How it’s tested
A transvaginal ultrasound can detect hydrosalpinx. However, the fluid can slosh around or come and go – so you might have an ultrasound that detects it while another ultrasound misses it!
To make it even harder, you might also have fluid (either perfectly normal or due to scar tissue) in other places, like your pelvis or bowels. It’s hard to tell from an ultrasound whether the fluid is in your tubes or outside them, so the diagnosis can be difficult.
In addition, there’s no clear standard of when a hydrosalpinx is “too big” or when it’s normal.
A hystosalpingogram test can help tease out more information. X-ray dye is placed into your uterus and sent up your fallopian tubes, allowing us to get a better view of the fallopian tube’s size and shape, and how significant the potential hydrosalpinx is.
However, the only truly definitive test is to do the complete laparoscopy. Unfortunately, this means that while you’re unconscious and unable to state your opinion, your surgeon will be faced with the difficult decision of deciding how to operate based on his or her discoveries. Treating a hydrosalpinx is a pretty big deal, because it involves either blocking or completely removing your tube.
How it’s treated
Your tubes normally have little pockets of fluid. But if the structure of your tube is warped from scar tissue, all that fluid can collect in one place. That’s when it becomes a problem.
Unfortunately, the fluid may also be toxic. Even if you still have one working tube and are able to get pregnant, or you get pregnant through IVF, it’s possible for the fluid to leak into your uterus and compromise the pregnancy.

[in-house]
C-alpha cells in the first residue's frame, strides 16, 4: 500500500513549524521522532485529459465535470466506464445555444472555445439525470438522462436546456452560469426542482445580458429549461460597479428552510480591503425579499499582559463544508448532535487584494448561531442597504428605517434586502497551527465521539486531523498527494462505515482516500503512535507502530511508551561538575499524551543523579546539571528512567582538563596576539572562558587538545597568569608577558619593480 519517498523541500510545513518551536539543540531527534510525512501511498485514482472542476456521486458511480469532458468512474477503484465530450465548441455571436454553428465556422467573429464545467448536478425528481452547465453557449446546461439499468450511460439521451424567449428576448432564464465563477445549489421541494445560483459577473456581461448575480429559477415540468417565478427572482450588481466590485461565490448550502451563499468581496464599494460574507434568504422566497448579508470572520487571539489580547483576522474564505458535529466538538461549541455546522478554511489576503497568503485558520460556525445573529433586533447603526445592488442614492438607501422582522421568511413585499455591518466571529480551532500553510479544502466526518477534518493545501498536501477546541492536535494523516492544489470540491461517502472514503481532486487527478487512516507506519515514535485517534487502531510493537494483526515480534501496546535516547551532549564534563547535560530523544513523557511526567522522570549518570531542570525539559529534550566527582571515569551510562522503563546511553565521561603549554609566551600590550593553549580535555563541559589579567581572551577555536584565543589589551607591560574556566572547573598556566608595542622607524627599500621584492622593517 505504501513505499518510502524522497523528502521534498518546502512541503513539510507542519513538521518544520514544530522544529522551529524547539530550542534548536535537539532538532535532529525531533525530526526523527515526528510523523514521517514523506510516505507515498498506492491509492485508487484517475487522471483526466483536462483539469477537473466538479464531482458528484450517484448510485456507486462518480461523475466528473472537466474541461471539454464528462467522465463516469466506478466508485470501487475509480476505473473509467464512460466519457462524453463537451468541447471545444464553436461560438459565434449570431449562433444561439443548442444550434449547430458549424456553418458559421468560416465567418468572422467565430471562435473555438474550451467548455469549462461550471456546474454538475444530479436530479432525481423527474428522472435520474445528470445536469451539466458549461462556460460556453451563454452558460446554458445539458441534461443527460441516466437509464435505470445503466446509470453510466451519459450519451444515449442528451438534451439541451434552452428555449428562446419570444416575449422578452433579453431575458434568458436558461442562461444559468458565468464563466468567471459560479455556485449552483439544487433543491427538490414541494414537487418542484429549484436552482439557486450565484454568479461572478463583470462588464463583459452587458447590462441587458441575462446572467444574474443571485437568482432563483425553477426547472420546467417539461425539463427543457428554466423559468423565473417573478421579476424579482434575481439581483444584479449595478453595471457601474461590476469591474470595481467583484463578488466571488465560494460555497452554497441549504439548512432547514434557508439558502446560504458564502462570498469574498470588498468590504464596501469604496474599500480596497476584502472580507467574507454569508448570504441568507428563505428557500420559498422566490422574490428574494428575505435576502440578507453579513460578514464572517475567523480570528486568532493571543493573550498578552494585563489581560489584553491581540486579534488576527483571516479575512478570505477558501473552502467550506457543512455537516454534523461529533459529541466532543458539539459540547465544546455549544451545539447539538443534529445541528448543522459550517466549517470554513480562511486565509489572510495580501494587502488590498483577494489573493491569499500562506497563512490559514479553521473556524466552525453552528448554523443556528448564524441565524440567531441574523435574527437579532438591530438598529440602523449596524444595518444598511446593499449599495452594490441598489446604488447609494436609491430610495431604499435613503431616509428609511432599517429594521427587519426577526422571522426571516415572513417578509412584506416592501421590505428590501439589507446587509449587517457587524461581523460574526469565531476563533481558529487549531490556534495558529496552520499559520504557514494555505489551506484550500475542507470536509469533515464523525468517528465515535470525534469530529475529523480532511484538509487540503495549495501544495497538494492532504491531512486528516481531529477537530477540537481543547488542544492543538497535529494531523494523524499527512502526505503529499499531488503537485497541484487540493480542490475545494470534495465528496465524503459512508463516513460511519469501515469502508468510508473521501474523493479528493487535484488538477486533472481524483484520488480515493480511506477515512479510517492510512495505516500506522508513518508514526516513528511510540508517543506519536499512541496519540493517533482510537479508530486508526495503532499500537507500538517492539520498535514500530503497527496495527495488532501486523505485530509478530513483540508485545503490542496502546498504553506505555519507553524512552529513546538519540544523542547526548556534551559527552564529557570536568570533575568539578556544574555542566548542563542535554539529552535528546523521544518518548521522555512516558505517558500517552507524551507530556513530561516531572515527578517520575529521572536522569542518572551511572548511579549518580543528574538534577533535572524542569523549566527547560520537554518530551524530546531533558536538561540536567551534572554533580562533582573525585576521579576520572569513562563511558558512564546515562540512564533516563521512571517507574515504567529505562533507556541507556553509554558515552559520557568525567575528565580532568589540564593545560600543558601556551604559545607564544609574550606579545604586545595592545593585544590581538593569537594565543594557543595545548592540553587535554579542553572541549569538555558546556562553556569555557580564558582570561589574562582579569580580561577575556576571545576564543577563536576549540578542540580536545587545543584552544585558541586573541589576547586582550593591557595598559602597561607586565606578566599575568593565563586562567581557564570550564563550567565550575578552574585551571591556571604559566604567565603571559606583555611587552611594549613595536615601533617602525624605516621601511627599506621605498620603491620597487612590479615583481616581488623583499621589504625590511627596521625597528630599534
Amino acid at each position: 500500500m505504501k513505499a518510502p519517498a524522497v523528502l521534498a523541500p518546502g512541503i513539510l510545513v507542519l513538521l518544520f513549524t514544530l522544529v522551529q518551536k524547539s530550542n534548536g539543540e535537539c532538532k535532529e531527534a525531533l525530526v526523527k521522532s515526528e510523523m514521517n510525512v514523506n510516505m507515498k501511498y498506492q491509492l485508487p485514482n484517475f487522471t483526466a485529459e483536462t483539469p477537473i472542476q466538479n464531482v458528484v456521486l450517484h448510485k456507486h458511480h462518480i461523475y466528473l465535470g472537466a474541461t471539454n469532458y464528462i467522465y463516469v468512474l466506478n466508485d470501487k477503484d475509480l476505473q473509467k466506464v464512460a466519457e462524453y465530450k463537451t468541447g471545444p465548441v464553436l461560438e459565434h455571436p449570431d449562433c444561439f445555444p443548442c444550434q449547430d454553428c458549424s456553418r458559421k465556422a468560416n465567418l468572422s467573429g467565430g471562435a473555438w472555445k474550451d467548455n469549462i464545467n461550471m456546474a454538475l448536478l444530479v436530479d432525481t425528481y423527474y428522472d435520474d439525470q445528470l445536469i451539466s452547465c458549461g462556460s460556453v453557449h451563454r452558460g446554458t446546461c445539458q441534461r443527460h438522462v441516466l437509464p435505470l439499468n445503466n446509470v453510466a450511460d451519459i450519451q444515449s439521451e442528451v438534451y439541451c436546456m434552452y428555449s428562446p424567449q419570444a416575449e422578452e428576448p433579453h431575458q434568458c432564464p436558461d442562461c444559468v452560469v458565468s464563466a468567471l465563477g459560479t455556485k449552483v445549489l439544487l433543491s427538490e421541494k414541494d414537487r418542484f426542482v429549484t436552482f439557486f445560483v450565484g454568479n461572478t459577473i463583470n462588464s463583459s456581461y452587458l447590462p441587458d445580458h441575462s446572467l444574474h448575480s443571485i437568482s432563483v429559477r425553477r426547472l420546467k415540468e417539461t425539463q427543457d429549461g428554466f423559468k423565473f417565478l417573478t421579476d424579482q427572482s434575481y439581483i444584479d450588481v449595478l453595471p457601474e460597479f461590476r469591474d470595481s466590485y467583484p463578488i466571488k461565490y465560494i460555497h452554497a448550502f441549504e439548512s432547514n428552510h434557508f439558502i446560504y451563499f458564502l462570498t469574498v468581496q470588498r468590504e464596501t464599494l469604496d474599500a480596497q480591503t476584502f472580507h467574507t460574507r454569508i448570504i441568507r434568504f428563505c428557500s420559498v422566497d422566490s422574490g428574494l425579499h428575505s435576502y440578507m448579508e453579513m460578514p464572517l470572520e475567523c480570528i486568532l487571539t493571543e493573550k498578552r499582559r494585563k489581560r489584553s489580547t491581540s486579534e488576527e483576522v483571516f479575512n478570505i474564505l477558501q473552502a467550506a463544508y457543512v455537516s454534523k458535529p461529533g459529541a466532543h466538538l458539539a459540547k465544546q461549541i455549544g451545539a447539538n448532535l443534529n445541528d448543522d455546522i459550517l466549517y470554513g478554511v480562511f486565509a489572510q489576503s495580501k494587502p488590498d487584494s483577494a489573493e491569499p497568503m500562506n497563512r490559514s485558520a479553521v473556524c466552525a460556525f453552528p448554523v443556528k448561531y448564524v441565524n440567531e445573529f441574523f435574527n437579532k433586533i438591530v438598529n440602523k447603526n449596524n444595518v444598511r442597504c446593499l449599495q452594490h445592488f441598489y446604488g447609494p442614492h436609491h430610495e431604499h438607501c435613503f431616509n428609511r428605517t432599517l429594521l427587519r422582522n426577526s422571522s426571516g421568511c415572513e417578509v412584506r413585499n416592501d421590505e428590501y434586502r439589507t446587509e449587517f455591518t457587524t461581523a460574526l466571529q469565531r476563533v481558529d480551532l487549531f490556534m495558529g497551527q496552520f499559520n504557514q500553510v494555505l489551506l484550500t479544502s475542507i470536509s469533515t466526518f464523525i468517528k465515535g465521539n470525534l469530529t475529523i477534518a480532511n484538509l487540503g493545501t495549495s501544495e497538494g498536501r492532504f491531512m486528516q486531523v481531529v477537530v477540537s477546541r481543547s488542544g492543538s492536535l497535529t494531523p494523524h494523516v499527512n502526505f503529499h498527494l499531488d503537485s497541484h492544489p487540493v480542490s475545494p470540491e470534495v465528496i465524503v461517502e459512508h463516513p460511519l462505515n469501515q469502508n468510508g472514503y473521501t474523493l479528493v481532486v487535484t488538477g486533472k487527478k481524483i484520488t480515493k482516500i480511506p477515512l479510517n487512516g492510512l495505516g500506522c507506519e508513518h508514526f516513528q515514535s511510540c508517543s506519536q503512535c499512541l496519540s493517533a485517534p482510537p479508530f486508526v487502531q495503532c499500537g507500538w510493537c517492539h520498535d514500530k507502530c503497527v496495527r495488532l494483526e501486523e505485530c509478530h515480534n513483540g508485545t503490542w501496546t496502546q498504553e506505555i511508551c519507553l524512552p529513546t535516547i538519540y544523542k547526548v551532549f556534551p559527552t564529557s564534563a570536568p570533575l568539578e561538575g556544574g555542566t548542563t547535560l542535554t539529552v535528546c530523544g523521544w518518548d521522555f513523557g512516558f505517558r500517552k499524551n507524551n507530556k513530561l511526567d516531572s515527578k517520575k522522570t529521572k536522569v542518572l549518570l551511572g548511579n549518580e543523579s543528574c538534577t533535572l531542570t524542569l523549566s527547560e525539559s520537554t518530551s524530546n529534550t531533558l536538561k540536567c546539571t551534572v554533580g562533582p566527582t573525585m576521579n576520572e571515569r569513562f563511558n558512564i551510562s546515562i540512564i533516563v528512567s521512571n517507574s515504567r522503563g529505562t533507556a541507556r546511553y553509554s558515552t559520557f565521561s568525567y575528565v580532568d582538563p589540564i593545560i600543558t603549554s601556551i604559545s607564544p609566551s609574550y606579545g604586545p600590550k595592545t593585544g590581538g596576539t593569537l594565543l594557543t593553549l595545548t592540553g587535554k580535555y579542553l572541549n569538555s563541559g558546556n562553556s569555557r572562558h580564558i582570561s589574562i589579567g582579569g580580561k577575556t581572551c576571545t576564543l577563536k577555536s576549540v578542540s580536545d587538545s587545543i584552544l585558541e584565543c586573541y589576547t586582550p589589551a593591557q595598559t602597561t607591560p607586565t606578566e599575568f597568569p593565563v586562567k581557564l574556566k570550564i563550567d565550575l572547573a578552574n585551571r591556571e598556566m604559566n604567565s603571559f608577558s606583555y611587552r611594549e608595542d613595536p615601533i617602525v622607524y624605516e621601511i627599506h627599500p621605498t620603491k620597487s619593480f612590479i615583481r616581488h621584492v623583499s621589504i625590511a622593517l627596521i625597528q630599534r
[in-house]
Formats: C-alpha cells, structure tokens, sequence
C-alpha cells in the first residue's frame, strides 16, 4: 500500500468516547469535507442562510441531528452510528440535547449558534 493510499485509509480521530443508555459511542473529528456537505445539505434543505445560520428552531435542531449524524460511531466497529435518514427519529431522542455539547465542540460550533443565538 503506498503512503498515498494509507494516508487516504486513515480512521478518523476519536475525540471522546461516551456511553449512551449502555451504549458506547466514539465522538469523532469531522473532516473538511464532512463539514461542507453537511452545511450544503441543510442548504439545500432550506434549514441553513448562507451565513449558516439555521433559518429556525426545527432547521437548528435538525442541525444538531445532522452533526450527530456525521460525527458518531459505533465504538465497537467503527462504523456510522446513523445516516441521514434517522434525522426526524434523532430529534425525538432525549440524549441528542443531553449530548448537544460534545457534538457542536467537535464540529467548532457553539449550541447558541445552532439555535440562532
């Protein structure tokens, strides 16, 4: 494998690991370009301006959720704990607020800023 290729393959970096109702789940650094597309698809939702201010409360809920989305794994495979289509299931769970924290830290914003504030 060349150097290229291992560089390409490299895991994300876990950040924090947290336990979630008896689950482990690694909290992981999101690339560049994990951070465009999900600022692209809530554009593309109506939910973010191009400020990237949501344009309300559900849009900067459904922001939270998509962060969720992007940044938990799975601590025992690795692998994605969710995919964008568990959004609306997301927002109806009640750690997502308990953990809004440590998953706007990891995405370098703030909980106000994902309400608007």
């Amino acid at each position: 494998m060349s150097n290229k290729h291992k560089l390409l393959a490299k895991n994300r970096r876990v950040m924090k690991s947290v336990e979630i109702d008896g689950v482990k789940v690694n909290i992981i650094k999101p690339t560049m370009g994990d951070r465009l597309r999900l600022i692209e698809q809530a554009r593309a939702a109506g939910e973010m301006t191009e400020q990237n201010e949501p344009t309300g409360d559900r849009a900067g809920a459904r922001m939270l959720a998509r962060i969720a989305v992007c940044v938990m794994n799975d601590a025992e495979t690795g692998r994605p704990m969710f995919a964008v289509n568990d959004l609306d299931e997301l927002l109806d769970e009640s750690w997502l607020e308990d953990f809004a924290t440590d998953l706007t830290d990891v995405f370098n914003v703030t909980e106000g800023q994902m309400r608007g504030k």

That’s why we usually recommend undergoing treatment, instead of trying to get pregnant while you have hydrosalpinx.
If a hydrosalpinx is discovered, there aren’t many options. Your tube must be removed or obstructed (blocked).
Unless you have a lot of scar tissue blocking the area, removing a tube isn’t actually that complicated for a surgery. But it’s usually less invasive to simply place a clip at the base of your fallopian tube – the same clips used for women who are choosing sterilization.
Another option is to place a “plug” (such as Essure) in your tube during a hysteroscopy. It’s a less invasive option than a laparoscopy surgery.
However, the downside is obvious: surgery isn’t fun, and it can feel like a big step in the wrong direction to purposely remove a tube when you’re trying to get pregnant. That’s why most doctors will only recommend this treatment if they’re extremely confident in their diagnosis, the evidence of hydrosalpinx is overwhelming, and there are no other viable options.